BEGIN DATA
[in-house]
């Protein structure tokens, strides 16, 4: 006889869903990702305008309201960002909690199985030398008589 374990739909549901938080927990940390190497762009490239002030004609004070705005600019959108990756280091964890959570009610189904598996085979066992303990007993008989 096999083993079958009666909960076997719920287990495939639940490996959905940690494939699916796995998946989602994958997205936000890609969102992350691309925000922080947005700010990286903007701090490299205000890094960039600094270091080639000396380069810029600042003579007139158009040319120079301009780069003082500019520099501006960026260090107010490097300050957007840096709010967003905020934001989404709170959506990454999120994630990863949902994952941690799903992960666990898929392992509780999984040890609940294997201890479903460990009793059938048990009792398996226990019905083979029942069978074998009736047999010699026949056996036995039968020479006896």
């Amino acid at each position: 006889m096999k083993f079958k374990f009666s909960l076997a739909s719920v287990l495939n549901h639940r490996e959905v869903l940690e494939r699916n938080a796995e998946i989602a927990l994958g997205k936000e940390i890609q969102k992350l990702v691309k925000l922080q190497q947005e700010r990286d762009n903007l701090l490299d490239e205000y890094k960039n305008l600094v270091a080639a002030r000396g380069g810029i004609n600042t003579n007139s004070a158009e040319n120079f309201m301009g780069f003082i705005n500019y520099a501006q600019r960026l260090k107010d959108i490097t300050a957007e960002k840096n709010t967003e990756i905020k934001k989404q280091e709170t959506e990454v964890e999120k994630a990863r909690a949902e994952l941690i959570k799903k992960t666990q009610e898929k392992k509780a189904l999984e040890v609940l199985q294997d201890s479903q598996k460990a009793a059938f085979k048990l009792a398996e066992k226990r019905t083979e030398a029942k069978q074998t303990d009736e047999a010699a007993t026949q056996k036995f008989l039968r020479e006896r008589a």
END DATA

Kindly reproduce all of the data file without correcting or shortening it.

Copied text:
[in-house]
């Protein structure tokens, strides 16, 4: 006889869903990702305008309201960002909690199985030398008589 374990739909549901938080927990940390190497762009490239002030004609004070705005600019959108990756280091964890959570009610189904598996085979066992303990007993008989 096999083993079958009666909960076997719920287990495939639940490996959905940690494939699916796995998946989602994958997205936000890609969102992350691309925000922080947005700010990286903007701090490299205000890094960039600094270091080639000396380069810029600042003579007139158009040319120079301009780069003082500019520099501006960026260090107010490097300050957007840096709010967003905020934001989404709170959506990454999120994630990863949902994952941690799903992960666990898929392992509780999984040890609940294997201890479903460990009793059938048990009792398996226990019905083979029942069978074998009736047999010699026949056996036995039968020479006896």
């Amino acid at each position: 006889m096999k083993f079958k374990f009666s909960l076997a739909s719920v287990l495939n549901h639940r490996e959905v869903l940690e494939r699916n938080a796995e998946i989602a927990l994958g997205k936000e940390i890609q969102k992350l990702v691309k925000l922080q190497q947005e700010r990286d762009n903007l701090l490299d490239e205000y890094k960039n305008l600094v270091a080639a002030r000396g380069g810029i004609n600042t003579n007139s004070a158009e040319n120079f309201m301009g780069f003082i705005n500019y520099a501006q600019r960026l260090k107010d959108i490097t300050a957007e960002k840096n709010t967003e990756i905020k934001k989404q280091e709170t959506e990454v964890e999120k994630a990863r909690a949902e994952l941690i959570k799903k992960t666990q009610e898929k392992k509780a189904l999984e040890v609940l199985q294997d201890s479903q598996k460990a009793a059938f085979k048990l009792a398996e066992k226990r019905t083979e030398a029942k069978q074998t303990d009736e047999a010699a007993t026949q056996k036995f008989l039968r020479e006896r008589a």